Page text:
Metabolic Urbanism

Originally produced for ARCH: 3120- 20th Century History of Ideas with William Sherman in Fall 2019

Metabolic Urbanism: Creating Sustainable and Resilient Urban Flows

Cities are the global cores of population, main consumers of resources, and central producers of greenhouse gas (GHG) emissions. The United Nations reported that 55% of global population live in cities today, and that number will increase to 68% by 2050 (UN DESA). Billions of the world’s populations live in urban cores, meaning that resource, material, energy, and waste flows flux in and out of these central nodes, creating complex issues and externalities which contribute to climate change. The Intergovernmental Panel on Climate Change (IPCC) warned that if the average global temperature of Earth rises above 1.5°C then our world could reach a tipping point that could cause catastrophic effects on our environment, making our plant nearly uninhabitable. If the global society doesn’t begin to mediate its GHG emissions, then the warming of the planet will continue. Climate change creates more frequent and ferocious weather patterns, effecting economies, resources and human societies’ very way of life. There needs to be a focus on core global population centers where GHG emissions and consumption is high. By understanding a city less as a static entity and more of a metabolic organism, there will be a more realistic transition from traditional energy sources to sustainable ones. There also needs to be a focus on the inputs and outputs including energy, resource, material, and waste flows of the urban landscape in order to transition our current cities to more sustainable and resilient places. By applying theories of the urban metabolism and resiliency and investigating case studies, there will begin to be a clear methodology in the transition of cities energy systems. Analyzing the city as a super-organism through the lens of metabolic urbanism will drive designers, city planners, architects and policymakers to create more adaptive cyclical flows of urban input and outputs that will create cities that fight climate change and form sustainable and responsible urban cores.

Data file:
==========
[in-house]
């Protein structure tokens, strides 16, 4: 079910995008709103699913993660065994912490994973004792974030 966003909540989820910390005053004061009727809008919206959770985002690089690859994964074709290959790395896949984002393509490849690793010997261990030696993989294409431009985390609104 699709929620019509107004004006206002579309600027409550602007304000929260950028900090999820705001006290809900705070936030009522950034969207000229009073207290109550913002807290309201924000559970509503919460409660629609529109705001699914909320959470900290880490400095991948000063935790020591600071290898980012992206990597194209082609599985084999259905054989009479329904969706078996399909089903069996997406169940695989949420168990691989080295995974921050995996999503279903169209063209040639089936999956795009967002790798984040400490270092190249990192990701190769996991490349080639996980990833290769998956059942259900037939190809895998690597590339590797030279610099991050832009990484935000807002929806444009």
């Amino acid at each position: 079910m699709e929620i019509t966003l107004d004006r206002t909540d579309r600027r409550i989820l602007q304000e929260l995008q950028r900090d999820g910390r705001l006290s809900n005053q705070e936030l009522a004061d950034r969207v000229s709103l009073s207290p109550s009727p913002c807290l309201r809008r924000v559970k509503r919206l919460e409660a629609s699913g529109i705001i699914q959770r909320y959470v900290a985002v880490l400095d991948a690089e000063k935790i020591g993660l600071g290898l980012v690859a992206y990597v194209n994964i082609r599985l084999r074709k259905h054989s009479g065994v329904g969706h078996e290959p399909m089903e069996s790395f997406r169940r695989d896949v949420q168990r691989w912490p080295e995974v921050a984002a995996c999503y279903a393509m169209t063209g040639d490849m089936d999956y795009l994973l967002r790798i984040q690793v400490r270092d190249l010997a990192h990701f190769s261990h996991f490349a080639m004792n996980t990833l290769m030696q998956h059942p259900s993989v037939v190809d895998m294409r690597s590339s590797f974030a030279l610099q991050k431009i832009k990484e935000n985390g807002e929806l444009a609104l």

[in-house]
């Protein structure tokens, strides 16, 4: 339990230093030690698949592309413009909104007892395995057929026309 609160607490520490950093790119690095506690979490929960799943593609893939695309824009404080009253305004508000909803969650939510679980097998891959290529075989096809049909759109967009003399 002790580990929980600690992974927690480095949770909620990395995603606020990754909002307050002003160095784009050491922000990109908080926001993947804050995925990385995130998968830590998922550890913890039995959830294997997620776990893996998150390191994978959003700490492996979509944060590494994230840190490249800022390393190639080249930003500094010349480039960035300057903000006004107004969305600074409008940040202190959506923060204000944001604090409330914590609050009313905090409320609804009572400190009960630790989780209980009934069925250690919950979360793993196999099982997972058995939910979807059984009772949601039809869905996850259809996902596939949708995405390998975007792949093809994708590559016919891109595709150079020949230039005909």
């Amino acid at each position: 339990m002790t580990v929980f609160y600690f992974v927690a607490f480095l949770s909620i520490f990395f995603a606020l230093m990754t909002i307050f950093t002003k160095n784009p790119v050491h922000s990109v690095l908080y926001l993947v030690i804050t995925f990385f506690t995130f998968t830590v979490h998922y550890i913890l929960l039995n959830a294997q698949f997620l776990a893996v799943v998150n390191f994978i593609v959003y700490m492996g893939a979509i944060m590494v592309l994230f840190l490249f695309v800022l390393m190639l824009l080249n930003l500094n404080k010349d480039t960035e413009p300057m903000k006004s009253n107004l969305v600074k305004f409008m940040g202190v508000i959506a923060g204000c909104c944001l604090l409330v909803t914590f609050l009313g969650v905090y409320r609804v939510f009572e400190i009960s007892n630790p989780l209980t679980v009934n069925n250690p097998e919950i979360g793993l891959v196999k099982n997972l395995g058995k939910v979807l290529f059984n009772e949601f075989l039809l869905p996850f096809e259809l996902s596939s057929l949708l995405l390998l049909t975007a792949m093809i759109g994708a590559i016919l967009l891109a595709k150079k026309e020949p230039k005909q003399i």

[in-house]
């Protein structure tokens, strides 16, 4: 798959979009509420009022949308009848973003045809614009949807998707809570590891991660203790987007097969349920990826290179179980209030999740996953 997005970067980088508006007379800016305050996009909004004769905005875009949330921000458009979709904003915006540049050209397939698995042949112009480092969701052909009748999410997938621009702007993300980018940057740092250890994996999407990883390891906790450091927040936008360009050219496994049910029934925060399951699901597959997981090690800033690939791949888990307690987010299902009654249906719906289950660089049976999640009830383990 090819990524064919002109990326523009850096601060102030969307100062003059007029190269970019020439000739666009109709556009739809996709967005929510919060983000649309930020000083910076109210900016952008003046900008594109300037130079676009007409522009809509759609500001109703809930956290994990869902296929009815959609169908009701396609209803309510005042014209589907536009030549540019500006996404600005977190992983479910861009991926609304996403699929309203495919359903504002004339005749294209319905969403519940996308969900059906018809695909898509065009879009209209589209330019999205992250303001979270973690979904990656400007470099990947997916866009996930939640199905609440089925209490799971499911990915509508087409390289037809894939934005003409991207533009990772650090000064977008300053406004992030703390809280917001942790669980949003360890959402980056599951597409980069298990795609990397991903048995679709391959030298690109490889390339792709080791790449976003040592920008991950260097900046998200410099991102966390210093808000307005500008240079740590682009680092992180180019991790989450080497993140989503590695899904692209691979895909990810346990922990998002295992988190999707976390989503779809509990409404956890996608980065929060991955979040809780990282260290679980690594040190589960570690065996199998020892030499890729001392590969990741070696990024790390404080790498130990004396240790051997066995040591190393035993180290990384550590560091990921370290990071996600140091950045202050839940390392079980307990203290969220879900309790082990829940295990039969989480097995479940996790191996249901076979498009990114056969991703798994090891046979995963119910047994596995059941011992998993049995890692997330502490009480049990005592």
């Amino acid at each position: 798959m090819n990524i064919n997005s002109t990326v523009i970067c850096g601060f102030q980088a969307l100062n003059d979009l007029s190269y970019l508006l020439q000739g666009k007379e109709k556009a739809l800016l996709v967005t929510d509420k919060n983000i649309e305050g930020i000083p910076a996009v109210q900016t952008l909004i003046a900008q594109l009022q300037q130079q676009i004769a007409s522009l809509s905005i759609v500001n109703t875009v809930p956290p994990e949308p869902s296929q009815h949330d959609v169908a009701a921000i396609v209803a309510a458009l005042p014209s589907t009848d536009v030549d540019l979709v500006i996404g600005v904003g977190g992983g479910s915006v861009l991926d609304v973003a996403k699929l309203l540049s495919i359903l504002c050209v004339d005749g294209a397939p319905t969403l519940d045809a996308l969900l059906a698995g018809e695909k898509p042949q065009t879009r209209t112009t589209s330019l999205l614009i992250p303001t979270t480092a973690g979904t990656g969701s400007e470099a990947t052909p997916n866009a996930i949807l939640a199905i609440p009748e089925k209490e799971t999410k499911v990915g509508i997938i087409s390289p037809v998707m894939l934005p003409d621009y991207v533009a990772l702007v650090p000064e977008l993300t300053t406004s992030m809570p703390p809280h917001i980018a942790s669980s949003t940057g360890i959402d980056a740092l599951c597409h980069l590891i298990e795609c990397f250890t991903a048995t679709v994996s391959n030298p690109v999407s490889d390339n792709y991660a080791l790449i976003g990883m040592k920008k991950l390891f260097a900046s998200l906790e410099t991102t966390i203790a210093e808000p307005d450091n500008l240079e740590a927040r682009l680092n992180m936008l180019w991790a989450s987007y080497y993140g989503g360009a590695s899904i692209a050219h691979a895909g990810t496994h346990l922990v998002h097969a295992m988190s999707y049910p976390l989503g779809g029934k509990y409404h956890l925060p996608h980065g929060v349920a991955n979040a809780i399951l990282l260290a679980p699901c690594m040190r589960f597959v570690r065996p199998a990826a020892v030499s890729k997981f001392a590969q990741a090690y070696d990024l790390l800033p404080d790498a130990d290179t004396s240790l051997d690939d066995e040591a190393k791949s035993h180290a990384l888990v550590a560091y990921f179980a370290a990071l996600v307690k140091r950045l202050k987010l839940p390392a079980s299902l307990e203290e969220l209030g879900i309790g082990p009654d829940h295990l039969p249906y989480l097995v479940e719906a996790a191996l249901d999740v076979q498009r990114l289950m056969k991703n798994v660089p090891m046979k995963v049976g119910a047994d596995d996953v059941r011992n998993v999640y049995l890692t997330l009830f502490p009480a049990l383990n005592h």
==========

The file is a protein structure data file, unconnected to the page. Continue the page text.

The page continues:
Cities evolved alongside technology which shaped the way that energy cycled and flowed in and out of these urban cores. Initially, urban energy systems were typically only responsible for space heating and cooking. As urban complexity and technology evolved, the city became responsible for a slew of jobs such as space heating/cooling, lighting (indoor and outdoor), electric power for appliances, mobility services, communication, etc.